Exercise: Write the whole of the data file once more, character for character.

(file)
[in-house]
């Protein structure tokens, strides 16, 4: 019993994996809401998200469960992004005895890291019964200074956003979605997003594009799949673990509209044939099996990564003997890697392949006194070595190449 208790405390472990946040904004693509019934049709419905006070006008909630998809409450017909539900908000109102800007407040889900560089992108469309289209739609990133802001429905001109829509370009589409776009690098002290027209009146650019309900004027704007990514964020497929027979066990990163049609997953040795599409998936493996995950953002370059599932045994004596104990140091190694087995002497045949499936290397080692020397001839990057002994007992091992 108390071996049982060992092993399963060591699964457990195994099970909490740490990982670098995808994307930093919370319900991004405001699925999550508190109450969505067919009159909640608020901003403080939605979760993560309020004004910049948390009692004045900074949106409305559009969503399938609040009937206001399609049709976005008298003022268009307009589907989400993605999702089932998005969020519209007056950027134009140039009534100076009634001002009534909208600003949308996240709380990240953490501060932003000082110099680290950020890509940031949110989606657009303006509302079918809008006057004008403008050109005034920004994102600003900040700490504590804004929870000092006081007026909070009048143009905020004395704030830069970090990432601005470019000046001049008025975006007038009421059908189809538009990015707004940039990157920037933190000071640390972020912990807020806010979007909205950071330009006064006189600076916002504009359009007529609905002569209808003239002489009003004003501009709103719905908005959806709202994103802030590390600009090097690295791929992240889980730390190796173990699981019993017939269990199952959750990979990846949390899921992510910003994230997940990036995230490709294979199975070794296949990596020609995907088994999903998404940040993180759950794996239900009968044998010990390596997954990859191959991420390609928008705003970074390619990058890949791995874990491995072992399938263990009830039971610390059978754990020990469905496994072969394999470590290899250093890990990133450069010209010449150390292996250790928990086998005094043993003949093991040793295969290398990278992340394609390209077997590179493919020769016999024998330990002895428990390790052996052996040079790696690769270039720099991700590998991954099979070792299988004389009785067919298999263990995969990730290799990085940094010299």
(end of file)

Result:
[in-house]
């Protein structure tokens, strides 16, 4: 019993994996809401998200469960992004005895890291019964200074956003979605997003594009799949673990509209044939099996990564003997890697392949006194070595190449 208790405390472990946040904004693509019934049709419905006070006008909630998809409450017909539900908000109102800007407040889900560089992108469309289209739609990133802001429905001109829509370009589409776009690098002290027209009146650019309900004027704007990514964020497929027979066990990163049609997953040795599409998936493996995950953002370059599932045994004596104990140091190694087995002497045949499936290397080692020397001839990057002994007992091992 108390071996049982060992092993399963060591699964457990195994099970909490740490990982670098995808994307930093919370319900991004405001699925999550508190109450969505067919009159909640608020901003403080939605979760993560309020004004910049948390009692004045900074949106409305559009969503399938609040009937206001399609049709976005008298003022268009307009589907989400993605999702089932998005969020519209007056950027134009140039009534100076009634001002009534909208600003949308996240709380990240953490501060932003000082110099680290950020890509940031949110989606657009303006509302079918809008006057004008403008050109005034920004994102600003900040700490504590804004929870000092006081007026909070009048143009905020004395704030830069970090990432601005470019000046001049008025975006007038009421059908189809538009990015707004940039990157920037933190000071640390972020912990807020806010979007909205950071330009006064006189600076916002504009359009007529609905002569209808003239002489009003004003501009709103719905908005959806709202994103802030590390600009090097690295791929992240889980730390190796173990699981019993017939269990199952959750990979990846949390899921992510910003994230997940990036995230490709294979199975070794296949990596020609995907088994999903998404940040993180759950794996239900009968044998010990390596997954990859191959991420390609928008705003970074390619990058890949791995874990491995072992399938263990009830039971610390059978754990020990469905496994072969394999470590290899250093890990990133450069010209010449150390292996250790928990086998005094043993003949093991040793295969290398990278992340394609390209077997590179493919020769016999024998330990002895428990390790052996052996040079790696690769270039720099991700590998991954099979070792299988004389009785067919298999263990995969990730290799990085940094010299």